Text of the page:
The landscape of the social environment in which we conduct our businesses has changed and we find ourselves in a new world of video interaction in a way that was hitherto unprecedented. With government holding cabinet meetings via cloud meetings and courts and tribunals considering video processes to facilitate remote hearings, the rest of us are also left to marvel at technological skills that we never knew we had. It is now easier than ever to transcend time-zones and virtually jet-into multi-jurisdictional meetings, leading us to question whether the world has shrunk even further to an online global community.
Instead of shaking hands we are, in a short space of time, used to new social norms; waving being a notable addition. As we are less able to rely on body language to assess reaction, are we becoming accustomed to listening more?
But, this is not without pitfalls and now seems a good time to think about social etiquette in the world of this “new norm” to ensure that we all remain professional and continue to be remembered for the right reasons.
For example, we have been quite relaxed in our approach to work-wear as we adapt to a workforce working from home as never before, but to what extent is it now acceptable to conduct a business meeting in a t-shirt? Amongst stories about sales agents eating their lunch while taking an order for a new kitchen without realising the video was enabled, and hosting meetings in bedrooms, kitchens or gardens, should we encourage the current goodwill to form bad habits or is it time to consider a new approach: modified, flexible yes, but still professional?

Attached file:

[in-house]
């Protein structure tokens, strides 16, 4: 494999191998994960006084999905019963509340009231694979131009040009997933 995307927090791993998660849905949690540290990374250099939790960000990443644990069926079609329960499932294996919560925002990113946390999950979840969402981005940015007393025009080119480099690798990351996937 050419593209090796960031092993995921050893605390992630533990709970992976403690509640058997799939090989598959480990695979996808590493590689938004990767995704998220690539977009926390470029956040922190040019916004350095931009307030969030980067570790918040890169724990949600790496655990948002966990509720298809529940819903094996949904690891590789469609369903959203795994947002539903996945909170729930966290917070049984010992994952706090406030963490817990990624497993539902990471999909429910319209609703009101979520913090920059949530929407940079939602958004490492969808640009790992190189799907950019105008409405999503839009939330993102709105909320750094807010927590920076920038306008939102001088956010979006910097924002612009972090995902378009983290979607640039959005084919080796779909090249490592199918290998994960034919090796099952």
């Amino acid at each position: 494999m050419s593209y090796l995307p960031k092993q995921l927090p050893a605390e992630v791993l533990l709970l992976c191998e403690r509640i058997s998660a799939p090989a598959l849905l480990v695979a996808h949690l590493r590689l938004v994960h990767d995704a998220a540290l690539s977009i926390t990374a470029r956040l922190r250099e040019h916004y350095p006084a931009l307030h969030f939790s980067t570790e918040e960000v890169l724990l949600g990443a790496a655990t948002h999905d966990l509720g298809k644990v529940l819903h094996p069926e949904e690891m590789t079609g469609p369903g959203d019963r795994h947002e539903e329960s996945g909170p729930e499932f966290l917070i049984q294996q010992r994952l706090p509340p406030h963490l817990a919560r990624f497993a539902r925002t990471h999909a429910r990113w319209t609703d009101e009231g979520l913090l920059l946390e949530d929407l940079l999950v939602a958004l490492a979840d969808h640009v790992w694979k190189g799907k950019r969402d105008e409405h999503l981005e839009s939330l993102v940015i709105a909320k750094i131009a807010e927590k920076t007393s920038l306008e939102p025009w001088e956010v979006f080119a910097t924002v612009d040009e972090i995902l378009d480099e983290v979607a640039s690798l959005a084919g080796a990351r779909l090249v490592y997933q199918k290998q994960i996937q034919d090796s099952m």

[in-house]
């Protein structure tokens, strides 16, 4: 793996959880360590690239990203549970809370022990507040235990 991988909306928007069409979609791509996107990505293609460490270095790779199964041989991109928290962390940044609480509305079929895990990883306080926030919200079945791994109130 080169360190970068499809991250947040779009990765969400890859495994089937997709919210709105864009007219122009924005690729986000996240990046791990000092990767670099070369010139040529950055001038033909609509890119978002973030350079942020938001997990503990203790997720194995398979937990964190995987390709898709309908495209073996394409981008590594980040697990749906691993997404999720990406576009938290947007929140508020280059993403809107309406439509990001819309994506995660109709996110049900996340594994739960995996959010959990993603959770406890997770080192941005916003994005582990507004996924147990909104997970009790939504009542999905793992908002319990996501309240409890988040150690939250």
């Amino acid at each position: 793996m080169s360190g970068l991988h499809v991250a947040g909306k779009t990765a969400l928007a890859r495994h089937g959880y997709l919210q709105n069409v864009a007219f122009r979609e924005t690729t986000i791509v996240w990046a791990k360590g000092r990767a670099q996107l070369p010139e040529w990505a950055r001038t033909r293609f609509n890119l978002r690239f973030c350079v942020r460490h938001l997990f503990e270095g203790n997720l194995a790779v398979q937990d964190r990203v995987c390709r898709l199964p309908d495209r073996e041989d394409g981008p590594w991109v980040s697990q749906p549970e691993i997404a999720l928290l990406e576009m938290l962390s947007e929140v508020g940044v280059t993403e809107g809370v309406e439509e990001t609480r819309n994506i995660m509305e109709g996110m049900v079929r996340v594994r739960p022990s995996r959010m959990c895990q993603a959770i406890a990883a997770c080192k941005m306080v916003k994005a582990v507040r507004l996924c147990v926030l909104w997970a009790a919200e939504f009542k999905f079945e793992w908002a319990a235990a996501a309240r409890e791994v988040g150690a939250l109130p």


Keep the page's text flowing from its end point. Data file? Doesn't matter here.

So with this in mind, here are some top-tips for video call etiquette:
- Approach every call as though you were in an office environment, unless it is ‘billed’ as a social meeting;
- Dress with smart/casual in mind;
- Location, location, location: check what’s behind you or select a neutral backdrop;
- When sharing documents on a video conference, make sure you close down anything that is not intended for your current audience;
- Be clear about boundaries – make sure you designate your work space so that you are able to concentrate without interruption and ensure privacy is maintained;
- Have a backup plan, a contingency for when technology fails.
These are unprecedented times, it’s true, but there are still opportunities to exemplify and lead the way in excellent customer service.
The Ombudsman will be considering this further in a new Webinar; more details and booking information will be released soon…